Former Trump 2016 campaign chair Corey Lewandowski appeared before the House Judiciary Committee on Tuesday. During several hours and rounds of questioning, Lewandowski repeatedly dodged questions posed by Democratic members of Congress.
The tone of the mid-afternoon inquiry was set early by Committee Chair Jerrold Nadler (D-NY) who promised that House Democrats “will not be daunted by the cover-up,” while also griping about instructions from the White House to stay silent on various matters.
In a response letter sent to White House counsel Pat Cipollone on Tuesday morning, Nadler previewed his complaints about how the president’s legal team has “directed” Lewandowski “not to answer any questions about his communications with President Trump that would go beyond what has already been disclosed” in the final report issued by former special counsel Robert Mueller.
Such “executive privilege” asserted by the White House against Lewandowski’s potential testimony was simply a “crony privilege” and “part of a pattern of the White House blocking Congress.”
For all of Nadler’s complaints, however, the Democratic chair declined to threaten Lewandowski with any form of legal sanction for ignoring his subpoena by complying with the legally suspect privilege claim and ultimately said he would consider the White House’s claim.
“The claim of privilege made by the witness is improper,” Nadler said. “Nevertheless, I will take the claim of privilege under advisement.”
But for whatever that privilege claim was worth in legal terms, Lewandowski apparently got the message and played his part.
During Nadler’s initial questioning session, Lewandowski repeatedly asked for direct citations to the Mueller report and then alerted his interrogators that he didn’t actually have a copy of the report in front of him. This performance ran down some time–each member of the committee has five minutes to question the witness–until House Democrats eventually realized they were being stonewalled.
The clock stopped and started over and over again during Nadler’s attempt to take charge of his own hearing. Multiple parliamentary procedure requests–and concomitant demands for roll call votes by House Republicans–took the hearings off the rails for awhile as Democrats struggled to play catch-up with their witness.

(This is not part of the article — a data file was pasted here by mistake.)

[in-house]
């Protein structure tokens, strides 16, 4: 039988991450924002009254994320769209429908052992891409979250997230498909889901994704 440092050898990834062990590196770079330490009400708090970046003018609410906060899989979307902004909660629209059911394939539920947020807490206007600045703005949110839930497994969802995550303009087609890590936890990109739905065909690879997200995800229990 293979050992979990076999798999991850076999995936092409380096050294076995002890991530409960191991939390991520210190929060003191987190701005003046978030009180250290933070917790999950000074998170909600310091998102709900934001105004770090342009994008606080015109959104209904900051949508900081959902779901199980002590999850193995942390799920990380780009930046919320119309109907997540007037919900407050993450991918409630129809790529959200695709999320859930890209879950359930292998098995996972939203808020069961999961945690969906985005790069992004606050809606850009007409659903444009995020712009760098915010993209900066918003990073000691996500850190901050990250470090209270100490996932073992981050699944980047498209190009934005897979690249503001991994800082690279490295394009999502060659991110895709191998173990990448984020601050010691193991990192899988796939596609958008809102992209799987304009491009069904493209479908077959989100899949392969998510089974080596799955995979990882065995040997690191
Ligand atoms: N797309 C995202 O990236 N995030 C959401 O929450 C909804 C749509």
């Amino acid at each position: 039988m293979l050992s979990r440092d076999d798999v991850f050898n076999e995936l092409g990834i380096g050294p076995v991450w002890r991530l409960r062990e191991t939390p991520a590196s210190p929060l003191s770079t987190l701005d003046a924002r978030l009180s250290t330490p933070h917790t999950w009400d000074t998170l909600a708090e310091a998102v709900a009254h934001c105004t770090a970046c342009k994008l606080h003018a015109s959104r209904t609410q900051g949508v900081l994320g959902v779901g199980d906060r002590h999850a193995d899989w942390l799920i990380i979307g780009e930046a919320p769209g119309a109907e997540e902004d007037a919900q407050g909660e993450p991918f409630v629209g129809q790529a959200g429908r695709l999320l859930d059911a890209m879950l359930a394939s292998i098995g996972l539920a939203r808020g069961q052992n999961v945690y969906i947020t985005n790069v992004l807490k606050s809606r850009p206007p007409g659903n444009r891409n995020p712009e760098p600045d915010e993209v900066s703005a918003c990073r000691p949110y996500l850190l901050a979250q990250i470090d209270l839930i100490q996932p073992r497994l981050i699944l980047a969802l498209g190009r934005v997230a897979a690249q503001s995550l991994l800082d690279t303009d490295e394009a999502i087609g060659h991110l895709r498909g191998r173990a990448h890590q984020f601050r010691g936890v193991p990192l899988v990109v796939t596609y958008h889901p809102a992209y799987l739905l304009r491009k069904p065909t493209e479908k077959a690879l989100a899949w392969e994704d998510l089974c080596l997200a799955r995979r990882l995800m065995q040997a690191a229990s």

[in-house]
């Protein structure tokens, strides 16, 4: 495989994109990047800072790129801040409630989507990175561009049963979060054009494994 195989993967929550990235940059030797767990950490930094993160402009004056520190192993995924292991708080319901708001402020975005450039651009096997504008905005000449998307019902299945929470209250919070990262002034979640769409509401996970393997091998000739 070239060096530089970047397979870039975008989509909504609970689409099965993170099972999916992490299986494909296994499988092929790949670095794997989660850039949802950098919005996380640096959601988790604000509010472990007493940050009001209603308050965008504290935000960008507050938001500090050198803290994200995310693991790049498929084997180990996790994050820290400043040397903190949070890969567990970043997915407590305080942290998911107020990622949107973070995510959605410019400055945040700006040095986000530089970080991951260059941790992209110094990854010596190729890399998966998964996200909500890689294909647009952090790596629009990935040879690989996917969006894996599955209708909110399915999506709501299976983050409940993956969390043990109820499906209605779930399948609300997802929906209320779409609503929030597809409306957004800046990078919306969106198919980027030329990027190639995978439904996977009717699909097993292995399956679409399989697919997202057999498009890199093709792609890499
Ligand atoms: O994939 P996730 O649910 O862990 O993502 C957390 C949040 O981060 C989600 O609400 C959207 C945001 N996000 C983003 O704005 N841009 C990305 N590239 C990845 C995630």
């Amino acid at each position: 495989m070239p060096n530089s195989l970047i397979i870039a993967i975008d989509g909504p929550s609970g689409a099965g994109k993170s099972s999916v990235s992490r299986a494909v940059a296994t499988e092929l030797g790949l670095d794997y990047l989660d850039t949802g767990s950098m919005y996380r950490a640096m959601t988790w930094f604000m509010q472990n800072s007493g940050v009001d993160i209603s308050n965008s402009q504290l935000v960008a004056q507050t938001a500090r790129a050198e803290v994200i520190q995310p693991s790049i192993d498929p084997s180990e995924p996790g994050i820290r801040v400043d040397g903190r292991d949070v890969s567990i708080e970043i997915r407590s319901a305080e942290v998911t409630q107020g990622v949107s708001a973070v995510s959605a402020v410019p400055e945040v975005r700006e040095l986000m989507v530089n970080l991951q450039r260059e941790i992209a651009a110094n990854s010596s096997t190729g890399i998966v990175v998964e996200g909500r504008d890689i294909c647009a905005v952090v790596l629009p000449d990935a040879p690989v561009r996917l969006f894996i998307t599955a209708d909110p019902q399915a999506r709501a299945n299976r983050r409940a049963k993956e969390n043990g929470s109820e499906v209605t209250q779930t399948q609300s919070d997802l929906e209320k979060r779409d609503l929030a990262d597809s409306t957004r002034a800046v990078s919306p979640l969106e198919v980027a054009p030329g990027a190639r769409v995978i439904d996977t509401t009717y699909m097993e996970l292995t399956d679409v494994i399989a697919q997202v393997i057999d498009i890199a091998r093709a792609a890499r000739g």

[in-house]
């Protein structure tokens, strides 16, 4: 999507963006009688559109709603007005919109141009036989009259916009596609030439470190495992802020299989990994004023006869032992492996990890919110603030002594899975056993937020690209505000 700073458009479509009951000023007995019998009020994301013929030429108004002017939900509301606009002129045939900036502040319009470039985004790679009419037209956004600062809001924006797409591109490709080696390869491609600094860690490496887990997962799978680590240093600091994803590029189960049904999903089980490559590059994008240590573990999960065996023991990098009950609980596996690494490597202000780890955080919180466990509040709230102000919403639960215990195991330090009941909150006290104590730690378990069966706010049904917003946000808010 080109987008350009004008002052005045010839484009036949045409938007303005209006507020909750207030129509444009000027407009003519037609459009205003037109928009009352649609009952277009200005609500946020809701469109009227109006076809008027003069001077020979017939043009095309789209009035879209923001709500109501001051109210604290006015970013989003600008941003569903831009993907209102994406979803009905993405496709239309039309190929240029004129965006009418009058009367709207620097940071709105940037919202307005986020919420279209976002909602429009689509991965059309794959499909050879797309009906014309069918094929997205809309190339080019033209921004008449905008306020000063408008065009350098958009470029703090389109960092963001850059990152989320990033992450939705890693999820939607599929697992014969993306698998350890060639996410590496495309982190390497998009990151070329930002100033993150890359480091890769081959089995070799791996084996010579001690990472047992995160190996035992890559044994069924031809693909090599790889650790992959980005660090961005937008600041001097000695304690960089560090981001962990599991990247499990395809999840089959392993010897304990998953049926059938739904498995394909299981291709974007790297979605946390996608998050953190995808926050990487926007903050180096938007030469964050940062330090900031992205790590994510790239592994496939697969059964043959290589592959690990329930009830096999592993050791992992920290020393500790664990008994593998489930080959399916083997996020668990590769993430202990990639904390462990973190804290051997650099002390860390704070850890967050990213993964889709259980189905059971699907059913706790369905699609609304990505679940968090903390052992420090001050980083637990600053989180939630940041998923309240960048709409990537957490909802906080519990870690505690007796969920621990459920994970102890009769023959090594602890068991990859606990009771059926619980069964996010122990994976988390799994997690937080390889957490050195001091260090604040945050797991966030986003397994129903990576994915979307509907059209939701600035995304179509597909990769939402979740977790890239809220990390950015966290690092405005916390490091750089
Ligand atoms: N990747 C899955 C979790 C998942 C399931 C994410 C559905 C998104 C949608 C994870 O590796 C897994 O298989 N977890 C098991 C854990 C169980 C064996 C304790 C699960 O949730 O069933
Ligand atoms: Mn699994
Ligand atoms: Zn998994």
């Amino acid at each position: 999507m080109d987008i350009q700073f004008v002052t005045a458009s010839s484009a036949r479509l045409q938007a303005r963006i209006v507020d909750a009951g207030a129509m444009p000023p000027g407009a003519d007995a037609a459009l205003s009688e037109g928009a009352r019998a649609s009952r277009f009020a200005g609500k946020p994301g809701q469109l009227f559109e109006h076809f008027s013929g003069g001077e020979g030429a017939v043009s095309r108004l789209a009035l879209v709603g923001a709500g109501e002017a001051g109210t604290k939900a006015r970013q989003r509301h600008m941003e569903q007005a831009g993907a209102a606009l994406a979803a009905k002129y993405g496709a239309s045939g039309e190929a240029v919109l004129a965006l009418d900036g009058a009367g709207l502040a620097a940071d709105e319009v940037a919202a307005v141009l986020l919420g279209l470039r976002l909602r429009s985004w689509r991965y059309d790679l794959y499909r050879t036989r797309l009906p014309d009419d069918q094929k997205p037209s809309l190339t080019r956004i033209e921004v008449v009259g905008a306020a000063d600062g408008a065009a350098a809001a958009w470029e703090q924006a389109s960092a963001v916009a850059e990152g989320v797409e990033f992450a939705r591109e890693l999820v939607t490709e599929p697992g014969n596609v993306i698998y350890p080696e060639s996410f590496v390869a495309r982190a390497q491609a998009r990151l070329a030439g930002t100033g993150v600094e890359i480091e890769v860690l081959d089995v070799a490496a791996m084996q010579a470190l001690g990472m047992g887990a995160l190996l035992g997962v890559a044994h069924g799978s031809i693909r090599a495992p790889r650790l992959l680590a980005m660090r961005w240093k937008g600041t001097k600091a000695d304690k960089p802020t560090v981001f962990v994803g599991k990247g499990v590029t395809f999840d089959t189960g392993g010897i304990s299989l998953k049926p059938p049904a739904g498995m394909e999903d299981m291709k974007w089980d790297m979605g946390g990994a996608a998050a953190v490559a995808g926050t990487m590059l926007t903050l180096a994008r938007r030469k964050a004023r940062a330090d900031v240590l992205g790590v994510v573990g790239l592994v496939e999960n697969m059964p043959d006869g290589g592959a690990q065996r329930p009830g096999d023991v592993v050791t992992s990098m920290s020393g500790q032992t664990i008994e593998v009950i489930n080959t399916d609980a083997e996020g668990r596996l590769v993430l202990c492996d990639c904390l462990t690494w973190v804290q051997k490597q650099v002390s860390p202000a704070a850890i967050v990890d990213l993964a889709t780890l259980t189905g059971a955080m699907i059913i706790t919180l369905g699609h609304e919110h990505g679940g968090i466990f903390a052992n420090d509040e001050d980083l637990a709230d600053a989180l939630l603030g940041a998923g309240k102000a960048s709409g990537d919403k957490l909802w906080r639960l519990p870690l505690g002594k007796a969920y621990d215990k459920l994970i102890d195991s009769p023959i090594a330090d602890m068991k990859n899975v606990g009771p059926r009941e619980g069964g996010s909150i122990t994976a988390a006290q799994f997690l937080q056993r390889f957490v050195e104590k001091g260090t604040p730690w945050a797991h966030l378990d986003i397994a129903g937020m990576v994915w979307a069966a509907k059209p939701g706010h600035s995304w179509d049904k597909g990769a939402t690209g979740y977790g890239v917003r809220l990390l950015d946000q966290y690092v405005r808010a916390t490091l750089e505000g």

When Nadler finally managed to get his questions out, Lewandowski repeatedly answered with some iteration of the following:
I am trying to adhere to the White House request that I answer questions that appear in Mueller Report only.
Representative Sheila Jackson Lee (D-TX) didn’t fare much better after the rules-of-order-based commotion settled down.
After a long wind-up, Lee made reference to President Trump’s infamous request for Lewandowski to tell former attorney general Jeff Sessions to fire Mueller. After making note of that episode documented in the Mueller report, Lee then asked Lewandowski whether Trump told him that former White House counsel Don McGahn had refused to relay the firing request to Sessions.
“The White House has directed me that I not disclose any conversation the substance of any conversations with the president,” Lewandowski replied. Repeat attempts from Rep. Lee to get answers from the witness were similarly unsuccessful.
As the Texas Democrat finished up her time, Nadler directed Lewandowski to answer Lee’s final question.
In response Lewandowski said: “Could you repeat the question? I didn’t hear it. It was just a rant.”
The president’s once and future body man was a bit more conciliatory and forthright when questioned by the GOP.
At one point, Representative Doug Collins (R-GA) asked Lewandowski about his favorite football team.
“The Patriots,” Lewandowski said as Collins congratulated him on the season so far, “Tom’s the best.”
Nadler later remarked he was happy with Lewandowski’s answer about football.
[image via screengrab]
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